Rapper Young Dolph, 36, was killed in Memphis, Tennessee on Nov. 17. (AP Photo)

By Micha Green
AFRO D.C. and Digital Editor
mgreen@afro.com

Rapper Young Dolph was reportedly shot and killed on Nov. 17 in the place he has called home for more than three decades, and the city that helped put him on to worldwide success- Memphis, Tennessee. 

The “Get Paid,” rapper, 36, was said to have been shopping at Makeda’s Butter Cookies when someone drove up and shot and killed him around 1 p.m. on Wednesday.  Dolph was known to frequent the cookie shop and was filmed last week promoting the business.

The rapper, who rose to fame in 2016 with his album “King of Memphis,” was born Adolph Robert Thornton Jr. in Chicago, Illinois on July 27, 1985.  At the age of 2, his family moved to Memphis, where the rapper proudly represented and called home.

He was shot in 2017 outside of a store in Hollywood, and first listed in critical condition, but eventually pulled through and survived the shooting.  Initially, rapper Yo Gotti was considered a suspect in the shooting, but his name was quickly cleared. 

According to past interviews in the Hip Hop community, the beef has continued and rapper Blac Youngsta warned Young Dolph to stay out of Memphis.

While some have taken to social media to try to tie Yo Gotti and Black Youngsta to Young Dolph’s shooting this time around, far more are preoccupied with the news of the sudden death.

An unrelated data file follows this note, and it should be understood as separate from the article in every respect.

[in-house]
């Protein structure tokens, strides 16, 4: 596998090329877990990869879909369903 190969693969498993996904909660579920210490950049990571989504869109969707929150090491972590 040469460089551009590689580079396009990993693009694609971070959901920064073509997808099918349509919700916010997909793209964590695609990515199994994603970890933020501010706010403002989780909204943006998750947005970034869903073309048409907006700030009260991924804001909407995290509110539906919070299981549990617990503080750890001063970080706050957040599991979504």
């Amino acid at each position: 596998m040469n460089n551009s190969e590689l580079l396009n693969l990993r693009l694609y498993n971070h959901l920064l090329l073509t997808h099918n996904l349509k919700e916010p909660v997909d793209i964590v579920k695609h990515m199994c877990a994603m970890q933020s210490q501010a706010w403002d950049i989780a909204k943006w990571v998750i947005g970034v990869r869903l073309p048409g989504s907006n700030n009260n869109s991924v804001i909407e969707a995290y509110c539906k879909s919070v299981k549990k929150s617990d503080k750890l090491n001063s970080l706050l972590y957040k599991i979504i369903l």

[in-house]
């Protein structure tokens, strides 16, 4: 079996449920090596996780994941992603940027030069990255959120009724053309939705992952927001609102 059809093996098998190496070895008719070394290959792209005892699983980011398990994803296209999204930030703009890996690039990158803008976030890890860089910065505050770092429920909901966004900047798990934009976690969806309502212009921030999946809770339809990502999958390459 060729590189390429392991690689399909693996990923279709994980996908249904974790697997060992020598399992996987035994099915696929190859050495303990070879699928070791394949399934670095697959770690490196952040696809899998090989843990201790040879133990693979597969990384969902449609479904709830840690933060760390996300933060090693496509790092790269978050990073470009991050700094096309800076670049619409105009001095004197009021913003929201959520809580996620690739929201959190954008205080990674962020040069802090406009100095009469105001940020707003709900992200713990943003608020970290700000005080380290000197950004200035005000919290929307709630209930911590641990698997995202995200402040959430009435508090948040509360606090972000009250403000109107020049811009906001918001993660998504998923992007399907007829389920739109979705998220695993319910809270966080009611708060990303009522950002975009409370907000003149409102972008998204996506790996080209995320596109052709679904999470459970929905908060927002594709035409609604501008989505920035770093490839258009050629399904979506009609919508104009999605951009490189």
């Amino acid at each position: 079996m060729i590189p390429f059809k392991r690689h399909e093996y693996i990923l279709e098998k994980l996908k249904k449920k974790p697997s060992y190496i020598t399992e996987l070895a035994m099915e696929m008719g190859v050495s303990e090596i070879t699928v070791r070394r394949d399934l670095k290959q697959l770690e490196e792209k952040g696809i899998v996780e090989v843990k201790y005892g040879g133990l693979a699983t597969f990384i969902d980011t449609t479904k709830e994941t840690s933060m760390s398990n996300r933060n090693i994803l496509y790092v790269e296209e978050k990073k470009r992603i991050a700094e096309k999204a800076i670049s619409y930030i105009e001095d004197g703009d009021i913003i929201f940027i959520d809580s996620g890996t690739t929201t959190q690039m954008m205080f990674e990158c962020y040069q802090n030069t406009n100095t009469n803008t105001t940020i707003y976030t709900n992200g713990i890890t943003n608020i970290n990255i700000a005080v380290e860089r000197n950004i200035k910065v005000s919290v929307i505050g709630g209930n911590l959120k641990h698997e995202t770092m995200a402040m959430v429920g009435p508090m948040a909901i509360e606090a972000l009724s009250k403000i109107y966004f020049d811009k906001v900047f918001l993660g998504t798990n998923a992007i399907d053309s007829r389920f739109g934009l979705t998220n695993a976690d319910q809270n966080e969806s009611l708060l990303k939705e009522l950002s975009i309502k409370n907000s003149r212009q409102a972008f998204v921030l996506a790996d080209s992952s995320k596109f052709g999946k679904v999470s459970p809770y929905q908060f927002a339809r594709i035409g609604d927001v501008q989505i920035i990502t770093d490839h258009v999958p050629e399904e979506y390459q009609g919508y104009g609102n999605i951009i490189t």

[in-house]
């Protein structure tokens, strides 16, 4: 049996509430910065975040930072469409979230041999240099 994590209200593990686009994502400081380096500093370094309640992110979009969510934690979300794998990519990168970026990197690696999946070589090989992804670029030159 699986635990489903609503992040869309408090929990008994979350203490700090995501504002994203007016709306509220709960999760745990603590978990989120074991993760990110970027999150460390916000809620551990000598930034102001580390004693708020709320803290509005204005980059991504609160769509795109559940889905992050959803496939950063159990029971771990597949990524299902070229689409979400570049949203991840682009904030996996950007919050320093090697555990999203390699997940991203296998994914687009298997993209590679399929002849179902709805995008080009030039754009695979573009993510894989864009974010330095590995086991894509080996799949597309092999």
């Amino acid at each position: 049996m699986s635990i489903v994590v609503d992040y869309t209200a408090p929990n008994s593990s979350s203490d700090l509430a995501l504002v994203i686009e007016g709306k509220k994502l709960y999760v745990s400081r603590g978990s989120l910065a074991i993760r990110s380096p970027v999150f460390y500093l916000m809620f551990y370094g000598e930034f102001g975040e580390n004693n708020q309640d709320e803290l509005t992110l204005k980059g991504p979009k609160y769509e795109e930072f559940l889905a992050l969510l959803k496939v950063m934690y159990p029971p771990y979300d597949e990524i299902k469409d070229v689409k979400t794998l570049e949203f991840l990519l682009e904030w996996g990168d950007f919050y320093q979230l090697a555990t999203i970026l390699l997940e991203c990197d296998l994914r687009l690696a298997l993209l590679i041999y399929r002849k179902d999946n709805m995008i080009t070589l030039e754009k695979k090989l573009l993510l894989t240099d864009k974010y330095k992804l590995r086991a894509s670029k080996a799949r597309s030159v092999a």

Rapper Young Dolph, 36, was killed in Memphis, Tennessee on Nov. 17. (AP Photo)

“Ain’t no way, man.  This one hurts. RIP Young Dolph,” one person tweeted.

“Everybody that me knows I play this music EVERY DAY.  He was so genuine, so real, so kind to me,” rapper Megan Thee Stallion wrote on Instagram.  “Rest in peace to a real legend.”

“R.I.P. to my friend Dolph this broke my heart,” rapper Gucci Mane tweeted.

Young Dolph was a family man and leaves behind children and a significant other identified as Mia Jaye.

Actress Keke Palmer spoke about meeting Jaye once on a flight and shared an anecdote that she felt was telling of Dolph’s character.

“I met on an airplane with her beautiful children on her way to see her man, laughing and talking the whole flight.  When I found out her man was Dolph I fanned out. We were cool ever since,” the actress wrote.  “To hear this news breaks my heart.  The way folks these days seems unreal.  Instead of being inspired or uplifted by someone’s success there is nothing but jealousy and envy and this hurts me for our community.  Everybody is trying to make it and is carrying other people on their back when they get wherever they’re trying to go. When this happens you don’t just take away that life, but you hurt a million other people they were carrying. I’m so sorry for your loss, Mia, and I’m sorry we lost you, Dolph.  Sending the most love I can conjure to these beautiful children that now have to grow up without their father.”

This story is continuing to develop.  

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Micha Green

AFRO Washington, D.C. Editor